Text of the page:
President Obama's political arm sought on Wednesday to raise money off of Fox News.
Organizing for America (OFA) Director Mitch Stewart wrote supporters to ask for donations to abate the $1 million check that News Corp., the parent company of Fox News, wrote to the Republican Governors Association (RGA).
"The only way we'll be able to stand up to News Corp. is if we all chip in and stand together — to put hard-hitting ads online and on TV, train the very best volunteers, and organize in every city of every state. But all this costs money, and we need you to help," Stewart wrote in a fundraising e-mail. "Please donate $5 or more today to help Organizing for America's work across the country and fight back against Fox News-funded Republicans."
Democrats have loudly protested the large sum written to the RGA, a party committee run by Mississippi Gov. Haley Barbour (R) that seeks to boost Republican incumbents and candidates for governor nationwide. The Democratic National Committee (DNC), inside which OFA is housed, has mused whether the Democratic Governors Association (DGA) can soon expect similar corporate backing from News Corp.
Both parties traditionally make media outlets a focus of their criticism in elections — former Alaska Gov. Sarah Palin (R) routinely ridicules what she calls the "lamestream media."
But the Obama administration has made Fox News a regular political whipping boy, having for a time refused interviews with the network for its perceived conservative bias, especially as acted out by commentators such as Glenn Beck and Sean Hannity.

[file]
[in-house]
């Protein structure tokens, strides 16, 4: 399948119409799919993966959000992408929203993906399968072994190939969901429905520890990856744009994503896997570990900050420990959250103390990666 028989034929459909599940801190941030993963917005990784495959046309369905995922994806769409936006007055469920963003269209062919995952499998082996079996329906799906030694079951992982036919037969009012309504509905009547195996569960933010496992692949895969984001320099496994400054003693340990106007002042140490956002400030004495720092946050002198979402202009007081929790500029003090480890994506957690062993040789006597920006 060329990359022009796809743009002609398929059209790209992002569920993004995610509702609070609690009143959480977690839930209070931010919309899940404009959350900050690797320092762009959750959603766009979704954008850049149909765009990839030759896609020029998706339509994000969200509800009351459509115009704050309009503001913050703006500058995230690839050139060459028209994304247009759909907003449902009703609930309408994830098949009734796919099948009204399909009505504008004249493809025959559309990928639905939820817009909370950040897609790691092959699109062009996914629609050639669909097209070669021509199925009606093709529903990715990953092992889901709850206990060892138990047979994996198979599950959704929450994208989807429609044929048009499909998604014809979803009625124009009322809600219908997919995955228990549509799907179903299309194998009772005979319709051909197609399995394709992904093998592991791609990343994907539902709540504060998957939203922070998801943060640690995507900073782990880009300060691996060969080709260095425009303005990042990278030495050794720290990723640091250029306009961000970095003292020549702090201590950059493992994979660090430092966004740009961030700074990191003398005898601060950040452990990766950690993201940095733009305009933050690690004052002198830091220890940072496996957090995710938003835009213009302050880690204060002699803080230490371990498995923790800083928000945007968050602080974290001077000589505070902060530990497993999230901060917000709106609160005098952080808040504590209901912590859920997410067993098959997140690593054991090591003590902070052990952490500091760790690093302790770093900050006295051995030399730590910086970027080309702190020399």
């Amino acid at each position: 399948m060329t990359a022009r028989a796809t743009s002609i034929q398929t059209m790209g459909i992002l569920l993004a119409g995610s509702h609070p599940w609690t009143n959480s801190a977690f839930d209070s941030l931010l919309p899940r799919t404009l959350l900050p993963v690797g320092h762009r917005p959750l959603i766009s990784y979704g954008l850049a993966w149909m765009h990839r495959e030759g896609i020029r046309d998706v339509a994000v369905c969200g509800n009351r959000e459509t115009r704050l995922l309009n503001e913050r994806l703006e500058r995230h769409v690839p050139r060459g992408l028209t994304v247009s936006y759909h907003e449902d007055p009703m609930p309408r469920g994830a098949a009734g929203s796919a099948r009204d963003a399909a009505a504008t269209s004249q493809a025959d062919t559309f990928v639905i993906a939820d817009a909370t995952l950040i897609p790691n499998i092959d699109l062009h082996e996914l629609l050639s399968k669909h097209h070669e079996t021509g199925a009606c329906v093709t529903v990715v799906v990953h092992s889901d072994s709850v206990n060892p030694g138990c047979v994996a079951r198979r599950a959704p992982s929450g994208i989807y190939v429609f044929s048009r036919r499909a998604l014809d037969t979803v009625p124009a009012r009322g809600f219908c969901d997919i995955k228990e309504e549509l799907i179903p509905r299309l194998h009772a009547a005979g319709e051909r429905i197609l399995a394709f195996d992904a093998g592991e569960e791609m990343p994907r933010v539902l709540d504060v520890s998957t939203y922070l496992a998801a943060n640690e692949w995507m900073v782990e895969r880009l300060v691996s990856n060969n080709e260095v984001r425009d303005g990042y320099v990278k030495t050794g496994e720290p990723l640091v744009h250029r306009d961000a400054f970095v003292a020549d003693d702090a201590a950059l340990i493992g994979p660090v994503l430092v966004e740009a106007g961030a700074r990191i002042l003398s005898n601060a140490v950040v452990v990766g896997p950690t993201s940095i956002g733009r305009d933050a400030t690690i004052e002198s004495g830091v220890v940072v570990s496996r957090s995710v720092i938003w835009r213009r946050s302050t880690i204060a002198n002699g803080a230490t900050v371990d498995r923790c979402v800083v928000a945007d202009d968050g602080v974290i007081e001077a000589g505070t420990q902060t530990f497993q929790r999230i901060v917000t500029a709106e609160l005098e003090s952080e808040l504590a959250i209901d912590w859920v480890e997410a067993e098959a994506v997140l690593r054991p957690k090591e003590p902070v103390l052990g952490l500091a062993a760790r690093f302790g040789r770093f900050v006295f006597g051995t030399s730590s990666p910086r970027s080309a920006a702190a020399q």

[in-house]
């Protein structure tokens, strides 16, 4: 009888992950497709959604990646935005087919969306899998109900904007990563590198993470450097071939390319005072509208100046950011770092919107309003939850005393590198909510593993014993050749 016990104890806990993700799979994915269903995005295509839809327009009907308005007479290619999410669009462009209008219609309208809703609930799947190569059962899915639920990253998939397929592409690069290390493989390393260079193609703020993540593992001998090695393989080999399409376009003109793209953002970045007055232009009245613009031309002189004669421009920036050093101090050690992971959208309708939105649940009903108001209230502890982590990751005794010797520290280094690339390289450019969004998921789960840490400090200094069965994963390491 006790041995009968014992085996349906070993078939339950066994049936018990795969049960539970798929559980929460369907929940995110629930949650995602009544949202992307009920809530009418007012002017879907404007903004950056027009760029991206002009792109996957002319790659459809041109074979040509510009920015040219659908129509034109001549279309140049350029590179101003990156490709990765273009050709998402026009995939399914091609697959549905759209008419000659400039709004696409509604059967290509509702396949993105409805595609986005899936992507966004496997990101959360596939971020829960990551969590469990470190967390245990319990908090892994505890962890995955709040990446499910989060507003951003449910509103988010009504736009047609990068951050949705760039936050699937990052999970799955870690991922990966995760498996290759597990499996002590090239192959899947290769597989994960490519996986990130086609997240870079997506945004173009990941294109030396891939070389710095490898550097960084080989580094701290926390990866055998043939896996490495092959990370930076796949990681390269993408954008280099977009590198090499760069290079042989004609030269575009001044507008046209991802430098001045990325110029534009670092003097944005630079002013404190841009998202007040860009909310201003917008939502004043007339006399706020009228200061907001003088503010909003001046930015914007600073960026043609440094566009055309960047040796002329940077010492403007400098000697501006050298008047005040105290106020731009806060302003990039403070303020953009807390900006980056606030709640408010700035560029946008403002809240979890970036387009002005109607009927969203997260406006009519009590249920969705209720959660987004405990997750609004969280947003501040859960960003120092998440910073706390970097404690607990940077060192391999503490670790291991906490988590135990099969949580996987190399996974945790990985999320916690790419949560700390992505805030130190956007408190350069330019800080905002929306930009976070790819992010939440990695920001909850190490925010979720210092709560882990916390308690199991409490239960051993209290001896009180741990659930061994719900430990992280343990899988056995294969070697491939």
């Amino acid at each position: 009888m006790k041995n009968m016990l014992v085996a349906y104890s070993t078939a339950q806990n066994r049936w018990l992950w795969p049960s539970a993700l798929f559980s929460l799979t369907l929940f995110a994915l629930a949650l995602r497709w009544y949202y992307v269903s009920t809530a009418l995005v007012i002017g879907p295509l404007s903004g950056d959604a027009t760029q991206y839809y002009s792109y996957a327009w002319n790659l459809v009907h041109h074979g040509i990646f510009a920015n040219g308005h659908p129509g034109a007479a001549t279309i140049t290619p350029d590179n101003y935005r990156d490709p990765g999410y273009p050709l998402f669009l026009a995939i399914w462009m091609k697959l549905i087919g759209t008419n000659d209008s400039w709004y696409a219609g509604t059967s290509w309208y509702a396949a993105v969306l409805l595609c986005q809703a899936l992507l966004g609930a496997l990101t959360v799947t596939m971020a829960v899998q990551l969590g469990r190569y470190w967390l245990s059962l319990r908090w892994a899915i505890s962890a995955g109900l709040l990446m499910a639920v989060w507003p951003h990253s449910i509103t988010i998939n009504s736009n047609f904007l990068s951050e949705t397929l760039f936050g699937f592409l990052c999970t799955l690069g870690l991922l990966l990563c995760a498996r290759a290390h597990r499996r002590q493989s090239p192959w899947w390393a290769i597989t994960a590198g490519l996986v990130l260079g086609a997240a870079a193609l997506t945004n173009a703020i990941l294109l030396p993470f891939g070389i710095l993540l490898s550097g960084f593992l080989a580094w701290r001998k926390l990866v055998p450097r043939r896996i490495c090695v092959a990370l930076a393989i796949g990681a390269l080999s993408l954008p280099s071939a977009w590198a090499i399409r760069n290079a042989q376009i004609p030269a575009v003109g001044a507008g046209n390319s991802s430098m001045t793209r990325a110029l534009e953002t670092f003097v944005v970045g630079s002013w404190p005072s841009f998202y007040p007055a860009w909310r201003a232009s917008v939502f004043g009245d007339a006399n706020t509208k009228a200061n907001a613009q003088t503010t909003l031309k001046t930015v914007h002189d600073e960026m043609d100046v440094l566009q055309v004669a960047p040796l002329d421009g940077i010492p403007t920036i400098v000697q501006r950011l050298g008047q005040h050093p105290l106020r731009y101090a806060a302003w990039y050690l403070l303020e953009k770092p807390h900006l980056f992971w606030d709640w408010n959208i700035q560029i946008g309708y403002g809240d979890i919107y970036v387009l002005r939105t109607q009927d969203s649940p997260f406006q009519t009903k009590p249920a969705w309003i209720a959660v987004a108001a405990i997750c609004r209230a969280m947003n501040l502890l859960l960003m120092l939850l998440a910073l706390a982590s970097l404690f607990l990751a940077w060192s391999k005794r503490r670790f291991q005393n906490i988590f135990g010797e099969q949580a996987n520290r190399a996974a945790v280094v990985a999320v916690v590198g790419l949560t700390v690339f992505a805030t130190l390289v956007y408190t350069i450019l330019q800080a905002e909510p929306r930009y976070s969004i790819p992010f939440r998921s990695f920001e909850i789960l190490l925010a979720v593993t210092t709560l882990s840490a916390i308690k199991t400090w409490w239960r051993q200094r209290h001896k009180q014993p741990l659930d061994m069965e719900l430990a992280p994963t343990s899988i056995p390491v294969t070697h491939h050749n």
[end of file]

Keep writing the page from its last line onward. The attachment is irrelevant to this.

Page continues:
Obama himself alluded to the network in a town hall in early 2009, saying to "those of you watching certain news channels on which I'm not very popular, and you see folks waving tea bags around" that he's willing to have a "serious conversation" on certain issues.
The administration later reached a truce with the network, and Obama and other administration officials have sat for interviews.
Stewart told OFA supporters that it was because of the stakes in this fall's elections that Fox wrote the check. The check was written by News Corp., the media conglomerate of which Rupert Murdoch is chairman, which operates Fox News, The Wall Street Journal, the New York Post and other media outlets.
Murdoch has been a traditionally conservative but occasionally eclectic political gadfly. He has donated, for instance, to the campaign of former New York Sen. Hillary Clinton (D).